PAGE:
When I sat down to do the math to see how much salted chicken was too much, I found little correct information about salt, and absolutely nothing about plumped chicken in any of the the RAW dog foods books, web sites, boards, and blogs I consulted.

In fact, many RAW webs sites treated salt as if were not needed in a canine diet at all. Others did little more than babble complete nonsense in their efforts to demonize commercial dog foods that have stood the test of time for more than 80 years.

Here's the short story: Salt is an esssential nutrient in your dog's diet.

In fact, salt is such an important nutrient in the diet of all animals that it is was once portioned out as part of a Roman Soldier's rations and wages.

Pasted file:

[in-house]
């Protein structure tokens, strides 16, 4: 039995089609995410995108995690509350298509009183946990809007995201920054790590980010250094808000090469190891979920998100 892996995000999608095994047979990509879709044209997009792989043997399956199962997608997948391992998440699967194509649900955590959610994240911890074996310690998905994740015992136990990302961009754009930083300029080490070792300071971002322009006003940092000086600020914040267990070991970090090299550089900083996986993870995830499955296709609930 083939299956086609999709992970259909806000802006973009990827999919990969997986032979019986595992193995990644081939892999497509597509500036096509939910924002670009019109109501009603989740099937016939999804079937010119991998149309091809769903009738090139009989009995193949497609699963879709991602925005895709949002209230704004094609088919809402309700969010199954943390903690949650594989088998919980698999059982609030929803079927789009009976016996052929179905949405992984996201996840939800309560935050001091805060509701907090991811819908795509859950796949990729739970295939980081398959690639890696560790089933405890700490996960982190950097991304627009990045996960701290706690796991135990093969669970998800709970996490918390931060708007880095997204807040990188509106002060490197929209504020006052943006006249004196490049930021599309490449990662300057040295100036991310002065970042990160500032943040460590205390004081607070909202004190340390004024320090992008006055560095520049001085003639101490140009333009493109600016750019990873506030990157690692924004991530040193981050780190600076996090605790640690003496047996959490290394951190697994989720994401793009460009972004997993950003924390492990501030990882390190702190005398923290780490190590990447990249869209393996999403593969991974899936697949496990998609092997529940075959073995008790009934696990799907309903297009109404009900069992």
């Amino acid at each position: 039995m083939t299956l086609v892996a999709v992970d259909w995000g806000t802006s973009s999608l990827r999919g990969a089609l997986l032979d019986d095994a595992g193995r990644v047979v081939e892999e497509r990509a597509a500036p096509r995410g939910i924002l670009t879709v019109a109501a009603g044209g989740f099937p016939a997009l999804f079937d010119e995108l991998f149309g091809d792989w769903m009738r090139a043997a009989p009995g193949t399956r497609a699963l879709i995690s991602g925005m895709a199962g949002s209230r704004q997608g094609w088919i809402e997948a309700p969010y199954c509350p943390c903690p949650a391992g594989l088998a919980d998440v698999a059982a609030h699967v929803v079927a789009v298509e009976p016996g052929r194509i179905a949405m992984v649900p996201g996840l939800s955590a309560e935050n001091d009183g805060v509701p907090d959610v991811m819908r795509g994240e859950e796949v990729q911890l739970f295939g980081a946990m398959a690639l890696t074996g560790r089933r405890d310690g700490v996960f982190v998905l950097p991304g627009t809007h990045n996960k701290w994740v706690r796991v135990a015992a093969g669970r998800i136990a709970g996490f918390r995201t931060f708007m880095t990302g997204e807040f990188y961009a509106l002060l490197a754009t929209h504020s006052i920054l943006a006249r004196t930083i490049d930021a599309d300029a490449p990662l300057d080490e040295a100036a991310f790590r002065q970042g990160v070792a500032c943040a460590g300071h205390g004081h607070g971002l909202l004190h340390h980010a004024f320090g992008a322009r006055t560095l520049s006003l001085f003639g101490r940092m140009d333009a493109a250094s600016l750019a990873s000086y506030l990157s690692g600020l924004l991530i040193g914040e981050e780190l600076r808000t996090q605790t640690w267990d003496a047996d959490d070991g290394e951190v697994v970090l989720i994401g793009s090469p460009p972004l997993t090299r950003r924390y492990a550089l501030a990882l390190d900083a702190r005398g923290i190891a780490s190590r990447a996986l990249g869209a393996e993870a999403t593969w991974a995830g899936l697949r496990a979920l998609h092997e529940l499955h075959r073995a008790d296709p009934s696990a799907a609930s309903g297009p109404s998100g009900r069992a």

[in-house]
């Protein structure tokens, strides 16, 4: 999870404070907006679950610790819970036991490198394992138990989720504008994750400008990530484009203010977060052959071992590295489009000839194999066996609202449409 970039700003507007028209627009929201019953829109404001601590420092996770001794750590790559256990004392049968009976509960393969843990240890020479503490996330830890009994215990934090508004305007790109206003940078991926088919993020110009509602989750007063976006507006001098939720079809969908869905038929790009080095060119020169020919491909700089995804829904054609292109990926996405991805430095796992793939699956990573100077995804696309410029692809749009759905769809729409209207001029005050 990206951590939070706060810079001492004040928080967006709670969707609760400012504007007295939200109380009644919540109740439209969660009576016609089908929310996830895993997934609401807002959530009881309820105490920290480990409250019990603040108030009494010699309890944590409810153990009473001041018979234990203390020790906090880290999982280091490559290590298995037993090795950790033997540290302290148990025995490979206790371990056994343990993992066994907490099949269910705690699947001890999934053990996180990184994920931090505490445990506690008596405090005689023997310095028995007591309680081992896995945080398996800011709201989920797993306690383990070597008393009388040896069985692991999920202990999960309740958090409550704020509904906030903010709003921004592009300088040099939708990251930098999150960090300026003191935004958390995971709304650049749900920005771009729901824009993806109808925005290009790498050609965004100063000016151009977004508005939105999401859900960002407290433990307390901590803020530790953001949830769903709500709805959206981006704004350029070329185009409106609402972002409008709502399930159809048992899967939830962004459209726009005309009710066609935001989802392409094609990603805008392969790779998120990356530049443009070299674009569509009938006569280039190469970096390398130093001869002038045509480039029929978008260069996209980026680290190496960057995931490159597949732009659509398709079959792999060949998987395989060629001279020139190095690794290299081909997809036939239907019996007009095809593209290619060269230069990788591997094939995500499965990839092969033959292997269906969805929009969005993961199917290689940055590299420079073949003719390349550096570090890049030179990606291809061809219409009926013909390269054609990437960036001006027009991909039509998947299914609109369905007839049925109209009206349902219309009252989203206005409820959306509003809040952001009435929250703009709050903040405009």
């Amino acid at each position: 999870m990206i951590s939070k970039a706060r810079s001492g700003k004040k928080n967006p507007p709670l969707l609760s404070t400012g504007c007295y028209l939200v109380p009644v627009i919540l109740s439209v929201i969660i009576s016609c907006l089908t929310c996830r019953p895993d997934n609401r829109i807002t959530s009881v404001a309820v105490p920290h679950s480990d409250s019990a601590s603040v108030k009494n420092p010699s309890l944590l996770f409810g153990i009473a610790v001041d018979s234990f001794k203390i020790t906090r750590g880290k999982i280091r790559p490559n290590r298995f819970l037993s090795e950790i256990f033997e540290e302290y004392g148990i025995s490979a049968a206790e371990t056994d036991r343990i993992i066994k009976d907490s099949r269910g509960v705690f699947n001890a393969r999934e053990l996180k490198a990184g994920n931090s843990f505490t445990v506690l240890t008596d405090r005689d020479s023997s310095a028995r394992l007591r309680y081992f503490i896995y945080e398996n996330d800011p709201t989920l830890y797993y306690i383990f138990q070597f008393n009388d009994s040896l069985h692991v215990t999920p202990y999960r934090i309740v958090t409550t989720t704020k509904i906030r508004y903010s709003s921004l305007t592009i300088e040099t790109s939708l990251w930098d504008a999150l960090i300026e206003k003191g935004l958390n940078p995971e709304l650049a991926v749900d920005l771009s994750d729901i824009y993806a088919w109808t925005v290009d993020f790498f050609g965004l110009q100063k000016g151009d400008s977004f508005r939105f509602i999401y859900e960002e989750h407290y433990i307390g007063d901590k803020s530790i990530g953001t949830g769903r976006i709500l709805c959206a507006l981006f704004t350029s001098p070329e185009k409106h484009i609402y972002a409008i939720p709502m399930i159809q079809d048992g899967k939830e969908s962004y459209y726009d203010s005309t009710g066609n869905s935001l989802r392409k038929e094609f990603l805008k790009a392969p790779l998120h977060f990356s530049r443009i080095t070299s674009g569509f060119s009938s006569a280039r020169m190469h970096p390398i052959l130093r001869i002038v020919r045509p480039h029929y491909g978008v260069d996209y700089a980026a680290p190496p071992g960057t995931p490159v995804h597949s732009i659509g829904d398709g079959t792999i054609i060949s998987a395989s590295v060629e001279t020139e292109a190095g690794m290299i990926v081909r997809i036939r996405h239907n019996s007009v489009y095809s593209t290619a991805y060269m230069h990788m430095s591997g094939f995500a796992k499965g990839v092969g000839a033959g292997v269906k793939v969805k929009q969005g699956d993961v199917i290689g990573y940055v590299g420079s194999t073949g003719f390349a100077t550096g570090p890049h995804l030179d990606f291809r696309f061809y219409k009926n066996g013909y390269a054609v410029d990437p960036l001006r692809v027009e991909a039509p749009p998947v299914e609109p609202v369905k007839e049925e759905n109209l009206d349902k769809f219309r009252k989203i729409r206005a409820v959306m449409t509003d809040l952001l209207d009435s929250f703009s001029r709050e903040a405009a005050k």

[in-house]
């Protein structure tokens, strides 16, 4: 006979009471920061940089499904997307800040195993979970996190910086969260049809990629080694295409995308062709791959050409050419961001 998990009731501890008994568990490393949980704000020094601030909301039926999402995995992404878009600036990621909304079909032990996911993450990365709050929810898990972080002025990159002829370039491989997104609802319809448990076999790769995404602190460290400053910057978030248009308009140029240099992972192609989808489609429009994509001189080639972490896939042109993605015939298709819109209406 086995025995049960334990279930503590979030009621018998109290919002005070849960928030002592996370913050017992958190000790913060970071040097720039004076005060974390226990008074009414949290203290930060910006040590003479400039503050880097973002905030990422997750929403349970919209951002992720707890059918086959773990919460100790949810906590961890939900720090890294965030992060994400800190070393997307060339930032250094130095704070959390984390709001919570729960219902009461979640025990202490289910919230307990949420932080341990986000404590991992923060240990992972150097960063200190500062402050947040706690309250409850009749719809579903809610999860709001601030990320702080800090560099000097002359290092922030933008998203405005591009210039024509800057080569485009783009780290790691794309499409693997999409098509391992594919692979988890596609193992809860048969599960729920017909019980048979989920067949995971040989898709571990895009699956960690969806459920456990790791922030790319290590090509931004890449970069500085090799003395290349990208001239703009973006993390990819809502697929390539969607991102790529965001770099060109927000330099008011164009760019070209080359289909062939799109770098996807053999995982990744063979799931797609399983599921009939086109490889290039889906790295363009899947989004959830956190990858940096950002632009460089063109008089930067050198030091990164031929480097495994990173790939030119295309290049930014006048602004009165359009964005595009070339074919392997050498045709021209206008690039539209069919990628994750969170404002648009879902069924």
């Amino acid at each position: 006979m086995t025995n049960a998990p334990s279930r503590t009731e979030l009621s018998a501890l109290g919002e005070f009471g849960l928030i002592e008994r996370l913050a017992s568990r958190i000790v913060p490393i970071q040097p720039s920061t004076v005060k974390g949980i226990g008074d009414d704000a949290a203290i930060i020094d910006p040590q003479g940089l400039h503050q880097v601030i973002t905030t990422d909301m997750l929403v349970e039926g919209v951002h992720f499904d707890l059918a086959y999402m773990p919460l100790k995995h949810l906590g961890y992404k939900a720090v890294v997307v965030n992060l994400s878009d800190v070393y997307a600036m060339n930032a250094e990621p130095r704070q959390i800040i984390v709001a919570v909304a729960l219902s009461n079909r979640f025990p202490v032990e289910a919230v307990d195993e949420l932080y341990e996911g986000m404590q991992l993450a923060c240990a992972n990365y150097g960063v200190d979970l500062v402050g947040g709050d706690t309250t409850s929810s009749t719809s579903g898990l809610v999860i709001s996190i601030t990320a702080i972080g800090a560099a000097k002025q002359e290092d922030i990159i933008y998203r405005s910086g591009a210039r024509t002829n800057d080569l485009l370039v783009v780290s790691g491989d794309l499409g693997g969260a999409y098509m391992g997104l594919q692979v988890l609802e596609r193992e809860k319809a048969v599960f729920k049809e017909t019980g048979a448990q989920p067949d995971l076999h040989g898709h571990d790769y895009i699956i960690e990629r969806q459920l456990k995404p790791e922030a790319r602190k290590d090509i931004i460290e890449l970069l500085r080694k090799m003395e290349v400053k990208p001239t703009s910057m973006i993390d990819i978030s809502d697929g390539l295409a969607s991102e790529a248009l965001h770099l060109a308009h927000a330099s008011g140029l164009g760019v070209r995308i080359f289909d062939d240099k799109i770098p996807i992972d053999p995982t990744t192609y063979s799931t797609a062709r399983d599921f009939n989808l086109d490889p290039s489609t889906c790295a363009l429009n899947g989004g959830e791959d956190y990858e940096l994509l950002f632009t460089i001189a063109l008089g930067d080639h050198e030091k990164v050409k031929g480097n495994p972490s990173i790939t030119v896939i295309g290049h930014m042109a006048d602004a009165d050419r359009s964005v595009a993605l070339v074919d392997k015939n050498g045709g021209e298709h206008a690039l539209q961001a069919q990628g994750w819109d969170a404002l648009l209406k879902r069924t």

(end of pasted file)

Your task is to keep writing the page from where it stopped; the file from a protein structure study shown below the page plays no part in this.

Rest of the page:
Every hunter knows that if you want to attract deer, elk, moose, buffalo, elephants, or bears just put out a salt lick.

So where do wild animals like fox and wolves normally get their salt from? Simple: the blood of herbivores. These herbivores, in turn, get their salt from eating vast quantities of plant material over a lifetime.

The point here is simple: animals are not just mostly bags of water -- we are mostly bags of salt water. It is salt that makes the world go round.

That said, too much salt is extremely toxic. Just three tablespoons of table salt is enough to kill a child under 40 pounds.

Now ask yourself this: Did you know any of this?

Is any part of this mentioned in all the nonsense written about canine diets?


Now you know why I feed my dogs kibbled dog food cranked out by long-established companies that have real scientists and real nutritionists on staff.

These folks at least know what questions to ask and where to get the answers. The RAW dog food people? Not so much.


K said...

"and absolutely nothing about plumped chicken in any of the the RAW dog foods books, web sites, boards, and blogs I consulted."